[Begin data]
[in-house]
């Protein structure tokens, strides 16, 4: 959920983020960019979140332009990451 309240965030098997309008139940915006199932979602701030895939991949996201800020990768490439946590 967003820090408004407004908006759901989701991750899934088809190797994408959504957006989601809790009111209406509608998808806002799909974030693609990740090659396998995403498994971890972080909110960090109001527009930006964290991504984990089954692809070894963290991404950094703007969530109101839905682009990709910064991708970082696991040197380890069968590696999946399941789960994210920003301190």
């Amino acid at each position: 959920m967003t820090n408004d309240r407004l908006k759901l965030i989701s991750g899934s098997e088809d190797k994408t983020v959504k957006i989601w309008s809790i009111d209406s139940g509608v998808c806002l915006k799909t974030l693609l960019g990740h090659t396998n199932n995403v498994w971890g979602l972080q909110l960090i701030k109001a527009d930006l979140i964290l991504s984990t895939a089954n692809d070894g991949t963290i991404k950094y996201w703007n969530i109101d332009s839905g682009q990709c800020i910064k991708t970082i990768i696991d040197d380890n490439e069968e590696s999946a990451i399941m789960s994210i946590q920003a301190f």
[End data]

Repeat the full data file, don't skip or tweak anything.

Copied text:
[in-house]
């Protein structure tokens, strides 16, 4: 959920983020960019979140332009990451 309240965030098997309008139940915006199932979602701030895939991949996201800020990768490439946590 967003820090408004407004908006759901989701991750899934088809190797994408959504957006989601809790009111209406509608998808806002799909974030693609990740090659396998995403498994971890972080909110960090109001527009930006964290991504984990089954692809070894963290991404950094703007969530109101839905682009990709910064991708970082696991040197380890069968590696999946399941789960994210920003301190």
């Amino acid at each position: 959920m967003t820090n408004d309240r407004l908006k759901l965030i989701s991750g899934s098997e088809d190797k994408t983020v959504k957006i989601w309008s809790i009111d209406s139940g509608v998808c806002l915006k799909t974030l693609l960019g990740h090659t396998n199932n995403v498994w971890g979602l972080q909110l960090i701030k109001a527009d930006l979140i964290l991504s984990t895939a089954n692809d070894g991949t963290i991404k950094y996201w703007n969530i109101d332009s839905g682009q990709c800020i910064k991708t970082i990768i696991d040197d380890n490439e069968e590696s999946a990451i399941m789960s994210i946590q920003a301190f």